Democrats vie to capitalize on House and Senate vacancies
By Hans Johnson
Compared with earlier election cycles — in which overwhelming Republican resources forced Democrats to marshal money for a tight cluster of targeted races — the dollar superiority this year affords Democrats the chance to compete in more districts.
When control of the House and Senate flipped narrowly to Democrats following the 2006 elections, many Republicans tried to keep a brave face. They banked on 2008 as a year of change — which is exactly what it is shaping up to be, though not in the way the minority party had hoped. Rather than wresting away the speakers gavel from Rep. Nancy Pelosi D-Calif., House GOP leader John Boehner Ohio faces more losses in his ranks.
A stark imbalance in retiring incumbents — a margin of 28 Republicans to six Democrats among a total of 435 House seats — leaves Pelosi and her party with pickup opportunities in the newly vacated slots.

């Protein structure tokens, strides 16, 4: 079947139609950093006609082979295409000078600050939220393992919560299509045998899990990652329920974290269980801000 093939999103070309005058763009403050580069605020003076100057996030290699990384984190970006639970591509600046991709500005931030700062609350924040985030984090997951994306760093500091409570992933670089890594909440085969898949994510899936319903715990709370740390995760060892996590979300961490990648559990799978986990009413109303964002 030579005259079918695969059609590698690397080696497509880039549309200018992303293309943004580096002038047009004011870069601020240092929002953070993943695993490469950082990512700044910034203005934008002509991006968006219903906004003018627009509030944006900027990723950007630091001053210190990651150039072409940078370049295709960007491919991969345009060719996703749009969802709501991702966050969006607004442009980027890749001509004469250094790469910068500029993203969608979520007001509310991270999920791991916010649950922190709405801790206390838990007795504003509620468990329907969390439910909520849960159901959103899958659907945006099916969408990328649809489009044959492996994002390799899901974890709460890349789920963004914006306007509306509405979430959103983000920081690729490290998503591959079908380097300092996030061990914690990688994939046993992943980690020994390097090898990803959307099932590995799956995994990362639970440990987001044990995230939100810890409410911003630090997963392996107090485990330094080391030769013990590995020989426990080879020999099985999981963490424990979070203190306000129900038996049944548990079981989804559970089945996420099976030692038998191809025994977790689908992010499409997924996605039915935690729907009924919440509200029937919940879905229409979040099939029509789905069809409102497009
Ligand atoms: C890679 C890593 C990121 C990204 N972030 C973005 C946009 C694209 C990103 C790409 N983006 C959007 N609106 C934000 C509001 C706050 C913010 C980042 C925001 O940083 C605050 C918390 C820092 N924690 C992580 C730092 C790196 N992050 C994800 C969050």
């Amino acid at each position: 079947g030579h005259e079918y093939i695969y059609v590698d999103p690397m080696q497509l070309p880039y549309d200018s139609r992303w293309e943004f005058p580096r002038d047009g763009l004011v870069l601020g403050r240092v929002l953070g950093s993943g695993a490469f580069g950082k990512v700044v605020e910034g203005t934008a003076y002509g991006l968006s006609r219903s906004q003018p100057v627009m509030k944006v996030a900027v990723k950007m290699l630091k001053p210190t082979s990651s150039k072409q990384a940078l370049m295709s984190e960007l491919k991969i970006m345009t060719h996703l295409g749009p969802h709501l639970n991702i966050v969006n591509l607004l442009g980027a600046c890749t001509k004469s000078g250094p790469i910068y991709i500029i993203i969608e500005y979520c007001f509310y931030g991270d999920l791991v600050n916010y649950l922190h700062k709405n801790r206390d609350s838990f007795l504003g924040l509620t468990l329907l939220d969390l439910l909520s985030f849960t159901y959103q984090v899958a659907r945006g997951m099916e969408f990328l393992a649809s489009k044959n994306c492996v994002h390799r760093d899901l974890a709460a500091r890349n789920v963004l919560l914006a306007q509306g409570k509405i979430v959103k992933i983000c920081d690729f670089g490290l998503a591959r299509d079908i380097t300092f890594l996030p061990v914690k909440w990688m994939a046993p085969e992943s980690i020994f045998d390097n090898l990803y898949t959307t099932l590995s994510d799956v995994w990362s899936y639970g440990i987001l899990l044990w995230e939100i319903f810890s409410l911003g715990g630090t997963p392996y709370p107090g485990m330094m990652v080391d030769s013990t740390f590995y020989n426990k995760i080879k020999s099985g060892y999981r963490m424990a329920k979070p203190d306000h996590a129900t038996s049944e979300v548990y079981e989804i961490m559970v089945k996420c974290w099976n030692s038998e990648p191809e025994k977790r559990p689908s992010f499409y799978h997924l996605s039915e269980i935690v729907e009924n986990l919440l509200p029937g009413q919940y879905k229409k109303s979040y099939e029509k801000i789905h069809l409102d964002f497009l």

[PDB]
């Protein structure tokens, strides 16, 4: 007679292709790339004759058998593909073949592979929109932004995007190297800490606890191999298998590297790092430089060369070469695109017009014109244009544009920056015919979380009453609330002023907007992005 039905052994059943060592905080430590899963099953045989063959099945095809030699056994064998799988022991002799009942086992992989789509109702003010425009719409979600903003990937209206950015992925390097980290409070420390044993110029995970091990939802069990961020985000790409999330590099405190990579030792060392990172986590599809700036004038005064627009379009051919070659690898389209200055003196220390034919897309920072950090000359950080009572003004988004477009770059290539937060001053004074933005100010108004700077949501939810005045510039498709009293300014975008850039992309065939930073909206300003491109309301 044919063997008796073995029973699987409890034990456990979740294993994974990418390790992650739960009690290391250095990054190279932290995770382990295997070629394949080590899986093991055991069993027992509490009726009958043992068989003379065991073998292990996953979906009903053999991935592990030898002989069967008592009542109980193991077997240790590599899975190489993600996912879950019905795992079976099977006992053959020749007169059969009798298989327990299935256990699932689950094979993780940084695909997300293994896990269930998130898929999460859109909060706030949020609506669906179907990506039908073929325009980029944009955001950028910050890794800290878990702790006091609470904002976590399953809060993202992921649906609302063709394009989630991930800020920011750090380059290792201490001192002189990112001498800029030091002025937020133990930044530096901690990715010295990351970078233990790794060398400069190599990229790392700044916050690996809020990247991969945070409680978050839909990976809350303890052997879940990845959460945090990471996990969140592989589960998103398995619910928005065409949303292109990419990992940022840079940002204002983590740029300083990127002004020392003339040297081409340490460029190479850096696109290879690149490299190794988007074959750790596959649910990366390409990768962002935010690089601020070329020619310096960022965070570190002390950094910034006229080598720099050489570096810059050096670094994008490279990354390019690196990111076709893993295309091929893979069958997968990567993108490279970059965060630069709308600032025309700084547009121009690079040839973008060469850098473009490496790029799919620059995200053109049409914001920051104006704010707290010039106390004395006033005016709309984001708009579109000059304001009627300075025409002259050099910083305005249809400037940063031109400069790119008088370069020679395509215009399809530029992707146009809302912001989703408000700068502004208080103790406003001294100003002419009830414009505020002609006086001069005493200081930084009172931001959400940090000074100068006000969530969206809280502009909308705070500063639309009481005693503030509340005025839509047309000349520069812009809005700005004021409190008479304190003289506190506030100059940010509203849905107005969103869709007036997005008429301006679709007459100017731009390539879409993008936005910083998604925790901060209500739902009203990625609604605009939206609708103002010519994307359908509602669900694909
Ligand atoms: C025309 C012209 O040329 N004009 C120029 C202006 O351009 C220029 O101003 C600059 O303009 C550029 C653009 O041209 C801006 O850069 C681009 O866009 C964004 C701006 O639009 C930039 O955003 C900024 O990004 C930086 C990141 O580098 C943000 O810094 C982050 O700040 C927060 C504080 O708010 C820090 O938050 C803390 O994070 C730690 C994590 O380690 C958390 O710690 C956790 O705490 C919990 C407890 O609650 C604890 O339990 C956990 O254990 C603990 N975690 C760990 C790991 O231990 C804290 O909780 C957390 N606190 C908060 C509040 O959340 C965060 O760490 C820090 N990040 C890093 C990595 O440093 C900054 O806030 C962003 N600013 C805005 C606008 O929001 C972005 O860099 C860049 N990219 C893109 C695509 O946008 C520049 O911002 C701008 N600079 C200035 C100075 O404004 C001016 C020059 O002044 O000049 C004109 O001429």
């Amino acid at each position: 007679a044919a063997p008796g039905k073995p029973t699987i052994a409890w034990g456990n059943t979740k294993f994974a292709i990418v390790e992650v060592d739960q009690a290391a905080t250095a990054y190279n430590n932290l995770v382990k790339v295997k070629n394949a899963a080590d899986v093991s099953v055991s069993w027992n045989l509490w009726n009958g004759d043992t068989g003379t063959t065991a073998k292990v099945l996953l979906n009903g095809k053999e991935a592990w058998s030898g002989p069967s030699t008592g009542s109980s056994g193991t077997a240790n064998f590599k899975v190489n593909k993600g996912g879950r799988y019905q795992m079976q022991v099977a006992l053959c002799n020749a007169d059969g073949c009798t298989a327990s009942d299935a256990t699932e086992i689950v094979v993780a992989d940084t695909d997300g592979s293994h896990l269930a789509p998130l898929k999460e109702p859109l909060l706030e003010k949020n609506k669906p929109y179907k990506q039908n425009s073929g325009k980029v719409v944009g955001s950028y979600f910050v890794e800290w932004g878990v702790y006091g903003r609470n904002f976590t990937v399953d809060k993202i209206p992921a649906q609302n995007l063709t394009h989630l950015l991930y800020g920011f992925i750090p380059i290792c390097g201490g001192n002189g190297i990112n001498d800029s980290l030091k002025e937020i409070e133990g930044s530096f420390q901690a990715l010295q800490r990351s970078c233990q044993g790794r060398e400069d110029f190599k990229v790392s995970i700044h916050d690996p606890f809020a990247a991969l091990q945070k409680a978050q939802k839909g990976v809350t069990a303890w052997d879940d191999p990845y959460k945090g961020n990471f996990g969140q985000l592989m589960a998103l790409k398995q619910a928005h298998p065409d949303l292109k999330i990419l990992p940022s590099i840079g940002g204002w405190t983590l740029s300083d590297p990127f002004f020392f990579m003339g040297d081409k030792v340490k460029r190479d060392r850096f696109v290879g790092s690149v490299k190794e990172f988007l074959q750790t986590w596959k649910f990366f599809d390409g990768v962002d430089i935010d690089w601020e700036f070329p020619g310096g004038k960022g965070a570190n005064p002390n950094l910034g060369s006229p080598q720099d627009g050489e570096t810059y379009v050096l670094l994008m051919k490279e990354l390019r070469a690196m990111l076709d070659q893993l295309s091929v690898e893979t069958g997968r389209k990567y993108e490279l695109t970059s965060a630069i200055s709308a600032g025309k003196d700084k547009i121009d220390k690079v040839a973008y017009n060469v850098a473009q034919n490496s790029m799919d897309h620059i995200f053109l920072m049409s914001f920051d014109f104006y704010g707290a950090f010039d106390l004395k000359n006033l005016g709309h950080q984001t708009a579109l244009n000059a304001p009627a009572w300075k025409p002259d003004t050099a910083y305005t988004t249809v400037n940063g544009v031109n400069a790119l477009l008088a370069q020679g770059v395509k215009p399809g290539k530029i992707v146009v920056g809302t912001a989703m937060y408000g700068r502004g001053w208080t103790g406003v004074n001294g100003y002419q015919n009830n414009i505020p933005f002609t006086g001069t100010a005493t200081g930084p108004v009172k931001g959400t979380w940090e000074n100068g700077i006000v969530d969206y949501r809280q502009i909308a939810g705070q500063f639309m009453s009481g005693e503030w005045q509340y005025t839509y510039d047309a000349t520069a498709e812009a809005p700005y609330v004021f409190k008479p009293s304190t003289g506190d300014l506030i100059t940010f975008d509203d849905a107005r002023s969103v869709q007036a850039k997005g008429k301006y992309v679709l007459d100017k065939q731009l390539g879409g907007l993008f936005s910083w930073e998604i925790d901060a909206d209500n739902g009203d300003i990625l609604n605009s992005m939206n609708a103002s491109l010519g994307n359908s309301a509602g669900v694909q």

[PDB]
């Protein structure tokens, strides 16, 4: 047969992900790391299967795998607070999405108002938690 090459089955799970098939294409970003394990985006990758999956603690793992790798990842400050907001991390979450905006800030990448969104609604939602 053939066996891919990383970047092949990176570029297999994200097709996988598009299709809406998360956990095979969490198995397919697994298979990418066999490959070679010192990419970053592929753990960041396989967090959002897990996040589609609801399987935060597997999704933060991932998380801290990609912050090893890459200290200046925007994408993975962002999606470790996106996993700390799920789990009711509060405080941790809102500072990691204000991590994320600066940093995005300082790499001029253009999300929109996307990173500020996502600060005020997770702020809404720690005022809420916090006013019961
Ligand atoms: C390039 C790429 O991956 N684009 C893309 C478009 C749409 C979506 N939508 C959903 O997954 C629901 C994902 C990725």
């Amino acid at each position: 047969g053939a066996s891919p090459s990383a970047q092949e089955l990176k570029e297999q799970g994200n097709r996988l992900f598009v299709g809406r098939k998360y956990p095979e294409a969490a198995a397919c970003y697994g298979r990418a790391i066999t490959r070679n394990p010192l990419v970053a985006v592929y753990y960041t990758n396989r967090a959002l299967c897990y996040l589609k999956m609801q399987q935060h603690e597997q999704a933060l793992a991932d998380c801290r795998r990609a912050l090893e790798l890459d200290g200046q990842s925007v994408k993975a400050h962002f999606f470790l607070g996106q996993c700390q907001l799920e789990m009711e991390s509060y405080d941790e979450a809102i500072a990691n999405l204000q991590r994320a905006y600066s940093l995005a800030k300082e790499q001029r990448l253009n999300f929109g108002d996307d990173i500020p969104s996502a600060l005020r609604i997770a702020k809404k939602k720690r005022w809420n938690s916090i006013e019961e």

The retirement trend — equally salient in the Senate, where all five exits afflict the GOP — isnt the only dynamic benefiting Democrats. The unraveling of the Bush administration, as it limps to its final curtain through a recession, a financial meltdown and a sixth year of war in Iraq and the eighth year in Afghanistan, is a drag on Republican candidates in many states and districts. As a result, the question is not whether Democrats will gain seats in either chamber, but how many they will gain in each.